- How crocodiles survived the asteroid strike has puzzled scientists for decades
- The animals look very similar today to ones from the Jurassic period
- Researchers say their slow evolutionary rate is due to arriving at a shape that was versatile and efficient enough to cope with a severe global catastropheCrocodiles survived the asteroid strike that wiped out the dinosaurs thanks to their 'versatile' and 'efficient' body shape, that allowed them to cope with the enormous environmental changes triggered by the impact, according to new research.
Crocodiles can thrive in or out of water and live in complete darkness. They are also very robust, meaning they can survive terrible injuries.
They generally prefer warm conditions, such as those during the age of dinosaurs, because they cannot control their body temperature and require warmth from the environment.When a city-sized space rock smashed into the Gulf of Mexico 66 million years ago, wiping out many of the plants and animals on Earth, crocodiles survived by drawing energy from the sun.
This meant they did not need to eat as much as warm-blooded animals like birds or mammals, and did not need to change it in order to survive.
Since then, crocodiles have changed very little, and researchers believe it is their limited diversity and apparent lack of evolution that has been the key to their success.
Today's crocodiles look very similar to ones from the Jurassic period - some 200 million years ago.
Their slow evolutionary rate is due to arriving at a shape that was versatile and efficient enough to cope with a severe global catastrophe, according to researchers at the University of Bristol.
'This could be one explanation why crocodiles survived the meteor impact at the end of the Cretaceous period, in which the dinosaurs perished,' said lead author Dr Max Stockdale.
'The crocodiles landed upon a lifestyle that was versatile enough to adapt to the enormous environmental changes that have taken place since the dinosaurs were around.'
Crocodiles can hold their breath underwater for up to an hour owing to a remarkable ability to retain oxygen.
They can also move about on land with surprising speed – particularly when alarmed or angry. There are very few species alive today – just 25.
On the other hand there are thousands of varieties of some animals such as lizards and birds which have been around the same amount of time, or even less.
Dr Stockdale and colleagues found the reason is crocodiles have a 'stop-start' pattern of evolution, governed by environmental change.
They included giants as big as dinosaurs, plant-eaters, fast runners, diggers and burrowers, and serpent-like monsters that lived in the sea.
The rate of their evolution is generally slow, but occasionally they evolve more quickly because the environment has changed.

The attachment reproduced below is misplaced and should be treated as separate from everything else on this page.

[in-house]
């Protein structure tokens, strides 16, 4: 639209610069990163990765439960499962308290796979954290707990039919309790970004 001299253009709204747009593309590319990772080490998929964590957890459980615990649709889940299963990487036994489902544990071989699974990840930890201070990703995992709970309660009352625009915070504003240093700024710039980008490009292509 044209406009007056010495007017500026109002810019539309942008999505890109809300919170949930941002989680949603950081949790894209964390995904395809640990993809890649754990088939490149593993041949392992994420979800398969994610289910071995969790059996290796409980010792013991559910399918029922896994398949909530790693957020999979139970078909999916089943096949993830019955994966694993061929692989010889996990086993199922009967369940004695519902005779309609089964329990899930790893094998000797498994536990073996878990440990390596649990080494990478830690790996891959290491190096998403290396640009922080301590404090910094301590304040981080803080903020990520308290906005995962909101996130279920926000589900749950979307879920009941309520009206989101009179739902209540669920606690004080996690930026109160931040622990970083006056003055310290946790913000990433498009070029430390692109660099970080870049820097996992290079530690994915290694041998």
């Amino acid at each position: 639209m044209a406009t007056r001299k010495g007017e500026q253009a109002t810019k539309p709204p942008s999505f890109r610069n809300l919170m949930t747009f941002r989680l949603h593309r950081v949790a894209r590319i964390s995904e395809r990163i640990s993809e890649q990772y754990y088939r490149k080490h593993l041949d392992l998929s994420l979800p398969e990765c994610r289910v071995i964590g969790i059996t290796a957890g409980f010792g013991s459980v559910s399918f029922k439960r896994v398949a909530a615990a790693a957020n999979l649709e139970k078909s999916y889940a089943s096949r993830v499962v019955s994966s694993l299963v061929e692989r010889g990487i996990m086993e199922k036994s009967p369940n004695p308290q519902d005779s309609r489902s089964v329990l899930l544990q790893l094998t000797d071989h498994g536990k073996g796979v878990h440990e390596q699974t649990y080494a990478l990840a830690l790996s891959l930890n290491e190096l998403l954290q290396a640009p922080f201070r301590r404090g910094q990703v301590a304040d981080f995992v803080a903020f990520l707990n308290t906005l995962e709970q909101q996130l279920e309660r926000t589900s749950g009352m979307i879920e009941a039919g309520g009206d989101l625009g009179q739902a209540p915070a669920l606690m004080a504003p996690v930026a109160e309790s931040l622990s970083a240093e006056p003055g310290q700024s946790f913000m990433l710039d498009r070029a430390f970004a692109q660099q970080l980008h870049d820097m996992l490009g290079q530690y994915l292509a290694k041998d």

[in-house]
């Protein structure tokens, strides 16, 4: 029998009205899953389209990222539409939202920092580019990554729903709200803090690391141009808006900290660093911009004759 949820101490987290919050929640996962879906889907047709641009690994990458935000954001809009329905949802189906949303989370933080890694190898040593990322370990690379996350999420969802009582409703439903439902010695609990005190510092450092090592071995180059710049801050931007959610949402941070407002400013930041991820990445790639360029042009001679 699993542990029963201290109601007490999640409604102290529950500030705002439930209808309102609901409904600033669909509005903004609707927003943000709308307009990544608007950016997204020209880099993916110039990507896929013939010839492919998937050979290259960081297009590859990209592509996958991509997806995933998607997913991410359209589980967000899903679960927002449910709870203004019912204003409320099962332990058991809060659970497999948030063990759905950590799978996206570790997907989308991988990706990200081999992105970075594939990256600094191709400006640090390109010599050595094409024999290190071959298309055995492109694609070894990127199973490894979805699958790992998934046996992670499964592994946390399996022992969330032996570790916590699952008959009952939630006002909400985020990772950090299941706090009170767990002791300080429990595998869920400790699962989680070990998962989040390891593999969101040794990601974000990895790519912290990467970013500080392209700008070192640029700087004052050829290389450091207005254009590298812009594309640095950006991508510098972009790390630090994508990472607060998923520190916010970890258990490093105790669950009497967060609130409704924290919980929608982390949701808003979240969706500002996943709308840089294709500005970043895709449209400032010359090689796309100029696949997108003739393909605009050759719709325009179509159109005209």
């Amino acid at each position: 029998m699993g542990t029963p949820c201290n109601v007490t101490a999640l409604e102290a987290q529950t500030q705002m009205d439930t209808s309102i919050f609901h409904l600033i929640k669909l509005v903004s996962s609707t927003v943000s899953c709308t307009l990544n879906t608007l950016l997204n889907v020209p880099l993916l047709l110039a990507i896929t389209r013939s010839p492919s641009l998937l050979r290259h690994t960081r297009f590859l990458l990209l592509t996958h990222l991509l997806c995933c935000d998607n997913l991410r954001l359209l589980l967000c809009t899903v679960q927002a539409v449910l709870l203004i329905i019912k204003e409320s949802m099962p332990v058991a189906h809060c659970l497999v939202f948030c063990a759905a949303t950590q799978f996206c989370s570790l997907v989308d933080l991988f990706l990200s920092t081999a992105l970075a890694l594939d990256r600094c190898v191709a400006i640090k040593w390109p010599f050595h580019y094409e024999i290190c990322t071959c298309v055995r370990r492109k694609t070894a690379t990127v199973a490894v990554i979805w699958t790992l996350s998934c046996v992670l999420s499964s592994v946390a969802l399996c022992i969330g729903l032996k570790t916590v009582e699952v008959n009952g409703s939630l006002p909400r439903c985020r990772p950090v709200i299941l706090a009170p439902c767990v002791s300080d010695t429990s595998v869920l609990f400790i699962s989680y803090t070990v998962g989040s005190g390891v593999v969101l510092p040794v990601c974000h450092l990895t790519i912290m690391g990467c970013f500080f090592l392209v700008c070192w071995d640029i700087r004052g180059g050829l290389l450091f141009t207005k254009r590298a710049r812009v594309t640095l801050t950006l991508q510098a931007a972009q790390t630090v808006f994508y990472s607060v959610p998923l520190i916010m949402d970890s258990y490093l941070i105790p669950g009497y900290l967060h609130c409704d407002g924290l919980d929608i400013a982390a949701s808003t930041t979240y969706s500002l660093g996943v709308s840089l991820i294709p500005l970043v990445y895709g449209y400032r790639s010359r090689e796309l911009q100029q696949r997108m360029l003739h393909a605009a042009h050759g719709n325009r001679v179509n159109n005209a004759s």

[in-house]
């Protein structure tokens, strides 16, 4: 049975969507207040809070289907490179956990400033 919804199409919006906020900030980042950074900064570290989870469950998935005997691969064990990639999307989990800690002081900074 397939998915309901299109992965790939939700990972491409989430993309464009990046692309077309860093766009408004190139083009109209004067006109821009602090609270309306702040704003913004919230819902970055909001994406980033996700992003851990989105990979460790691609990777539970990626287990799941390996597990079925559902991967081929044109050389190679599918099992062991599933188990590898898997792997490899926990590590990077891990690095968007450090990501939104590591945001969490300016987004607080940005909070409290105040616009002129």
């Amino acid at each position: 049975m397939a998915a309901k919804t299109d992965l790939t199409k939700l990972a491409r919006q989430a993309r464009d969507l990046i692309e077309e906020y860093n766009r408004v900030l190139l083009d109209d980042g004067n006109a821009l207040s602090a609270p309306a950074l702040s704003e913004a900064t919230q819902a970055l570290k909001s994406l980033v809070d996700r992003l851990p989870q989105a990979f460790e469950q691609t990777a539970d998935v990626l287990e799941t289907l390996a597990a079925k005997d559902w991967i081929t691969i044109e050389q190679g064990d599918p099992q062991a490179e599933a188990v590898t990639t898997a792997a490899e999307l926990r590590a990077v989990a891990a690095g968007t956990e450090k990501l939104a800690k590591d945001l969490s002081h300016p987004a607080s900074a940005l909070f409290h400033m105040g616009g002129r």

In particular, evolution speeds up when the climate is warmer - with their body size increasing.
Dr Stockdale, a geographical scientist, said: 'Our analysis used a machine learning algorithm to estimate rates of evolution.
'Evolutionary rate is the amount of change that has taken place over a given amount of time, which we can work out by comparing measurements from fossils and taking into account how old they are.
'For our study we measured body size, which is important because it interacts with how fast animals grow, how much food they need, how big their populations are and how likely they are to become extinct.'
Crocodiles generally thrive better in warm conditions because they cannot control their body temperature and require warmth from the environment.
The climate during the age of dinosaurs was warmer than it is today, which is why there were many more varieties of crocodile around then.
'It is fascinating to see how intricate a relationship exists between the earth and the living things we share it with,' added Dr Stockdale.
The researchers now plan to find out why some types of prehistoric crocodile died out, while others didn't.Crocodiles have been dubbed the 'ultimate survivors'. Having arisen some 200 million years ago, they have outlived the dinosaurs by some 66 million years.
They have also seen off two ice ages. Even humans, the most fearsome predators ever to stalk the Earth, have failed to force any species into extinction.
The latest study backs a theory put forward more than 20 years ago, suggesting their endurance is down to a unique design.
They are extremely tough and robust - and have immune systems that can sustain terrible injuries.
In territorial fights they commonly tear each other's legs off. They go away and sulk for a while –- and then heal up. They also routinely live for decades.
In commercial captivity they have been shown to be able to survive in complete pitch black.
The nuclear winter triggered by the meteor impact that made the dinosaurs extinct would be a similar scenario – it would have been dark all the time.